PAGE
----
4 Things I Did to Successfully Apply to B-School While Holding Down My Job
By: Celine Tarrant, originally seen on themuse.com
Recently, I wrote a piece about balancing my full time job with applying to business school for one of my favorite sites, themuse.com. I addressed the tradeoffs I made in my life between work, life, health and a social life and shared my tips for surviving! Below is an excerpt and a link to the full piece at The Muse!
Between studying for the GMAT, attending admissions events, scheduling coffee chats, and working my full-time job, applying to business school was a lot to juggle. And to be honest, I found balancing it all—and maintaining some semblance of a social life extremely difficult.
But I did it. I still kicked ass at my job, made time for friends, and got into three top programs. Now that I’m on the other side of it, I can clearly see the four things that helped me be successful:
1. I Rallied Support (Inside and Outside of Work)
I have a very supportive boss, and early on in the process, I was upfront with her regarding what would help me most at work (exposure to more senior meetings, more leadership opportunities, and more opportunities to shine). This was important, because I wanted to show potential for growth in my career. And, since my manager was also one of my references, she had recent examples when it came time to sit down and write my letters of recommendation.
If you’re nervous about having this conversation with your boss, it’s helpful to imagine why you think they may not be supportive. Do you think they could be worried you’ll spend working hours distracted (or filling out applications)? Might they be unhappy about (eventually) replacing you, because of things only you know how to do? Come armed with whatever you need to put any fears to rest, be it a time management schedule or a plan to transfer your institutional knowledge.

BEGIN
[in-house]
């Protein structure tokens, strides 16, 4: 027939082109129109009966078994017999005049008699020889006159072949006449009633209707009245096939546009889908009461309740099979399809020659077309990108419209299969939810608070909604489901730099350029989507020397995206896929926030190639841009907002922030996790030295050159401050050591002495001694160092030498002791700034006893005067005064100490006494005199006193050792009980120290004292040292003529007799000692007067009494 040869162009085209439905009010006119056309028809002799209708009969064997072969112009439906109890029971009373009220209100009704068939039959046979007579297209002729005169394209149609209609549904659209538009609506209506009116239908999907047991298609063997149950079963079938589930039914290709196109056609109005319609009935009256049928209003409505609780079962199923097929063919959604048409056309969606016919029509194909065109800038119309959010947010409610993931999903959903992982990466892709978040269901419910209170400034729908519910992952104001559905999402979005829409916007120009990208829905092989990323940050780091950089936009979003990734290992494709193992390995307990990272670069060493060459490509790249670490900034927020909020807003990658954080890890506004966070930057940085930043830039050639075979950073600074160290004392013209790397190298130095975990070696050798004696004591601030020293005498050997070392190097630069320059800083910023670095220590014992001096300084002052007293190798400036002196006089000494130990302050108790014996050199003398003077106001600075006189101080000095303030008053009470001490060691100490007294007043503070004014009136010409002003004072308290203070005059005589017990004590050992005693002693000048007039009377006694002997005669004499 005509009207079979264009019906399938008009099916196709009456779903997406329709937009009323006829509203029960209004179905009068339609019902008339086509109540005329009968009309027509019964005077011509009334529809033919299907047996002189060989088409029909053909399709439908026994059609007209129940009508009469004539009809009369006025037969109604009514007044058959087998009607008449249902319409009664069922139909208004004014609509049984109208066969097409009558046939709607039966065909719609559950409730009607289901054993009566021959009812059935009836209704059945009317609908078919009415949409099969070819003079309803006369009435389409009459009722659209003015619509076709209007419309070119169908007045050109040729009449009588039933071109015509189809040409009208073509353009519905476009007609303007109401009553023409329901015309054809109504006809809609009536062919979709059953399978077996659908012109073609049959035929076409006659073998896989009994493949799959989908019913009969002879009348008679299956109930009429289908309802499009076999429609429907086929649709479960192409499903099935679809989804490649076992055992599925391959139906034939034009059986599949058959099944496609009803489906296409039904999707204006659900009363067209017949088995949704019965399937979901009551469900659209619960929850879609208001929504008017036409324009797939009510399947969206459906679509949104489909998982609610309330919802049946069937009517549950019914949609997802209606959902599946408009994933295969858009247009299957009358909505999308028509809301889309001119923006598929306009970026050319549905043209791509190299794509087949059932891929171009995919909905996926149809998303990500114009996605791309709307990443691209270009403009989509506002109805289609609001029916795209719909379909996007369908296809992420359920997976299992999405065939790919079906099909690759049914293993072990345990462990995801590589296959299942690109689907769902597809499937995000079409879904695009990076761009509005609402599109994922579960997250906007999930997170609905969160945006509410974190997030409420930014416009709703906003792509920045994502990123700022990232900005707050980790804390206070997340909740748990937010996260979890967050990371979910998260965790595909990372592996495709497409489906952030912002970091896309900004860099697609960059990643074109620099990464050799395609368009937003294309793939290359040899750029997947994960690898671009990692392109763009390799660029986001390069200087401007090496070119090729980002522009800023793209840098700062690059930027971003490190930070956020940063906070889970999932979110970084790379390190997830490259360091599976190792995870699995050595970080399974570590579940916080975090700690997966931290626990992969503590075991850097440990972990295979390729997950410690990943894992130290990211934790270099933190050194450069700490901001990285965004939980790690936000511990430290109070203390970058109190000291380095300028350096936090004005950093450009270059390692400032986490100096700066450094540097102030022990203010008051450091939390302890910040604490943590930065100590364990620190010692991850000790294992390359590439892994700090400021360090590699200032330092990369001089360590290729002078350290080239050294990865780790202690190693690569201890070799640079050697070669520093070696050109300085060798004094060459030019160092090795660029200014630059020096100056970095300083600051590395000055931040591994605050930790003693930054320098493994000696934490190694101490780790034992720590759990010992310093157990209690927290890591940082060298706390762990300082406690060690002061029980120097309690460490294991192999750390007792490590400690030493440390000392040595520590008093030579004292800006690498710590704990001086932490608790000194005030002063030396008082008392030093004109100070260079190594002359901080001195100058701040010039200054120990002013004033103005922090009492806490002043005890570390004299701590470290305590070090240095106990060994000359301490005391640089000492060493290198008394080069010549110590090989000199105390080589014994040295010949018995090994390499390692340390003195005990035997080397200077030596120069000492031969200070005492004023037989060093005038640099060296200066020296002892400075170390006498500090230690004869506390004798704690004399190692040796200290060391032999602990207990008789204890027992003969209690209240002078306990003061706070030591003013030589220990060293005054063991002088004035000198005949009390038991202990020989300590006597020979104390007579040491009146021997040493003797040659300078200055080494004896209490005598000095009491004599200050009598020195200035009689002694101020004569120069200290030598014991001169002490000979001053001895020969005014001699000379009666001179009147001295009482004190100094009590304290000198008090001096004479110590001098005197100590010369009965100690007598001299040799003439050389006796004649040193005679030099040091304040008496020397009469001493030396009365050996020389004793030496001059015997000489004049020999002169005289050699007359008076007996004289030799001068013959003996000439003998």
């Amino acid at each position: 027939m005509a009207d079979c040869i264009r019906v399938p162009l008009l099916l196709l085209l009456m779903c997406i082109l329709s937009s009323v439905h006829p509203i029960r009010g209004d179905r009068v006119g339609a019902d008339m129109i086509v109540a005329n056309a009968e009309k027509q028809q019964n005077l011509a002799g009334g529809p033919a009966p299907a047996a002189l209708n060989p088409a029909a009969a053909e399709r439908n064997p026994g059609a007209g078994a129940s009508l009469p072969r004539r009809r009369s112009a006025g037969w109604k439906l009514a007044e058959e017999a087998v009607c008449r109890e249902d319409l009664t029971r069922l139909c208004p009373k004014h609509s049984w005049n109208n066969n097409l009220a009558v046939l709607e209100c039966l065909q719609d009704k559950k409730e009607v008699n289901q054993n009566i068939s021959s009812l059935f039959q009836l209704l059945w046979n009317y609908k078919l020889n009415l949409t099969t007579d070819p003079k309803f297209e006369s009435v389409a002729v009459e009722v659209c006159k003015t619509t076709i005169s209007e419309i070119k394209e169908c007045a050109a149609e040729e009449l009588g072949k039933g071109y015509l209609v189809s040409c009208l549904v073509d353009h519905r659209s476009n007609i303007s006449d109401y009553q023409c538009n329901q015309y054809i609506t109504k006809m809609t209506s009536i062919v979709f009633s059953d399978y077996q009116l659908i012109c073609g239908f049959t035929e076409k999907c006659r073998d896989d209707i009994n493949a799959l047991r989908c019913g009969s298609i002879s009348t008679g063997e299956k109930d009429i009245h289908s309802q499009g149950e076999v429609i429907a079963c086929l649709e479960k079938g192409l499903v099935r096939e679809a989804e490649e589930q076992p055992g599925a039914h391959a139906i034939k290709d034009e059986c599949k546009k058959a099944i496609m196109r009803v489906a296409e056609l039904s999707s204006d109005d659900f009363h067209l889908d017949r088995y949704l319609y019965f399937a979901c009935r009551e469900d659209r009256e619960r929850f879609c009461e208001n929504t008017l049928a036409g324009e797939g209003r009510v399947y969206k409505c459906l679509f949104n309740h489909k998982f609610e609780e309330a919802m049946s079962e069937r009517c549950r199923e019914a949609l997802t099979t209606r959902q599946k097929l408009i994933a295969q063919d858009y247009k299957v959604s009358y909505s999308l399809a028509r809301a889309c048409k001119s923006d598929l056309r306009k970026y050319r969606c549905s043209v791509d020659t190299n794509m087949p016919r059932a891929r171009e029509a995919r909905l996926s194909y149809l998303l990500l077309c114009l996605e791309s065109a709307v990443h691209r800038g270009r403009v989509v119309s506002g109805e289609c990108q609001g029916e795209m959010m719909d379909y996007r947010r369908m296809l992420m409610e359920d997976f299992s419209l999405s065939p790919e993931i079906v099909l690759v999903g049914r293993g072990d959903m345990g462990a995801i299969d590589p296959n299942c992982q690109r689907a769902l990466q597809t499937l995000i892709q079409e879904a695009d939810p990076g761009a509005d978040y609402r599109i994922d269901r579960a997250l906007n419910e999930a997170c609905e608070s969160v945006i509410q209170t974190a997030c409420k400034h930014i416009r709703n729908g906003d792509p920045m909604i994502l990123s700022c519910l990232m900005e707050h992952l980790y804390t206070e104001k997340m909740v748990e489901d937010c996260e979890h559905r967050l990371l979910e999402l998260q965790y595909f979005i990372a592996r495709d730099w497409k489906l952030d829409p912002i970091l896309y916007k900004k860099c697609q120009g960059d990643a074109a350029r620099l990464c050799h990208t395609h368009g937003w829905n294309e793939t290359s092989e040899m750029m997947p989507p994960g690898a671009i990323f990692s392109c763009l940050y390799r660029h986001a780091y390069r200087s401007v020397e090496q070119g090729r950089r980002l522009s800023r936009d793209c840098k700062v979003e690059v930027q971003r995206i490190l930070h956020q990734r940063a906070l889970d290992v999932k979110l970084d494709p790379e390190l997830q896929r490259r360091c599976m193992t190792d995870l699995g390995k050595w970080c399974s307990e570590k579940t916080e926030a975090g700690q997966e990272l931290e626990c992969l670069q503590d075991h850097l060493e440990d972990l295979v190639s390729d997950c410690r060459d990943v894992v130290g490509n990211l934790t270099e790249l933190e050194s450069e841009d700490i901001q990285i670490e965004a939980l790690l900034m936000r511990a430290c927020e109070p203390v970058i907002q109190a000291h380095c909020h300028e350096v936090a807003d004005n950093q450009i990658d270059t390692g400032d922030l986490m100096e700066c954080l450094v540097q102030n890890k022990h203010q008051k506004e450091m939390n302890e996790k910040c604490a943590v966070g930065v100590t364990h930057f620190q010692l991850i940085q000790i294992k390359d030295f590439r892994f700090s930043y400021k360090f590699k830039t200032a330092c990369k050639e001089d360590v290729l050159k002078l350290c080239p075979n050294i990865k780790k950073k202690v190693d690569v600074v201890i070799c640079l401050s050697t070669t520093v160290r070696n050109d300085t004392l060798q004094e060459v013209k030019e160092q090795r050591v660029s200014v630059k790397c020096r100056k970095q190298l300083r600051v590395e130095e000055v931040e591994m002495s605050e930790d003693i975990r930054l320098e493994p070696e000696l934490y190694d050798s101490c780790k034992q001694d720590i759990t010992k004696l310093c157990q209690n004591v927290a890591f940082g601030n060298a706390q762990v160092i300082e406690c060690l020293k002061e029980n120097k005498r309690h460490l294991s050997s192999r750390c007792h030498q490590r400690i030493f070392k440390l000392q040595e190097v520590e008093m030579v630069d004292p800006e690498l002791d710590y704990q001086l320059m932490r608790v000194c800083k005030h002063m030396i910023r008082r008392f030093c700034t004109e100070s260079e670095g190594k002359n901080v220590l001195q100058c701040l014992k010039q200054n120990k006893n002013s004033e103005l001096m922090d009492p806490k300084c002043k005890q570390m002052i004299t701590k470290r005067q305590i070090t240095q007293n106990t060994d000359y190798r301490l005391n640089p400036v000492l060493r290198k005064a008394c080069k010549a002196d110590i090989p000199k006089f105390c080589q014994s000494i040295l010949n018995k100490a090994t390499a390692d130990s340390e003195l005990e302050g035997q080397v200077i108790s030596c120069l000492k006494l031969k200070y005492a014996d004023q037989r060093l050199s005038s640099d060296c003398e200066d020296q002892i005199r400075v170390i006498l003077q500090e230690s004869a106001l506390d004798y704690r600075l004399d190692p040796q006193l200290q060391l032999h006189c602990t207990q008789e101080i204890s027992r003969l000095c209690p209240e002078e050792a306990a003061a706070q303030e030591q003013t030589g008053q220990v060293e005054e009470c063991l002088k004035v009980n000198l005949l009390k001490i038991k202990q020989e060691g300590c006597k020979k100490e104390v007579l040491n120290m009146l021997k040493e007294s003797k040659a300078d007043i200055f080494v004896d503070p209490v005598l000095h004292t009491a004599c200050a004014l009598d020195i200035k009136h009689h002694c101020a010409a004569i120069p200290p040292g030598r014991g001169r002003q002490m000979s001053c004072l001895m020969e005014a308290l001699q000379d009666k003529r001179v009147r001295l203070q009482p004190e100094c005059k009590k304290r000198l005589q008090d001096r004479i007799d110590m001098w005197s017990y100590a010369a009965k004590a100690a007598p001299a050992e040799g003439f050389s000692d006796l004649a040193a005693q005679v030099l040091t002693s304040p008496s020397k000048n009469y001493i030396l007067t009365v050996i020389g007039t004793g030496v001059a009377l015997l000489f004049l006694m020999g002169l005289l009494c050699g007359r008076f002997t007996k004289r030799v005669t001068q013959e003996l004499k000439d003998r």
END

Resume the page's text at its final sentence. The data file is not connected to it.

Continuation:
Of course, I leaned on family and friends, too—which meant asking them to understand that I needed to pull back on social events. That doesn’t mean ignoring them: I blocked out time that was exclusively friend, family, or boyfriend time. But it did mean I saying no to some social events I would’ve gone to otherwise and trusting that the people who love me would understand.
2. I Prioritized
If you’re applying to top business schools, you’re probably a Type-A overachiever like me. Last year, my goals included:
- Writing the GMAT
- Applying to b-school
- Working on my side gig
- Running a marathon
- Exceeding expectations at my full-time job (where I’d recently been promoted)
It wasn’t until I completely bombed the GMAT on my first attempt that I realized that list was not realistic.
So, I listed all of my goals on paper and ranked them—making a conscious choice to devote my time to the top three. Since business school was my focus, taking the GMAT, completing my applications, and maintaining excellent performance at work were my top priorities.
Even though it was difficult for me, I decided to put my running goals and my side gig on the backburner, along with reducing my volunteering and the amount of events I attended. While it involved sacrifice, this strategy gave me the opportunity to achieve my top three goals, which was preferable than going for (and falling short of) every single one.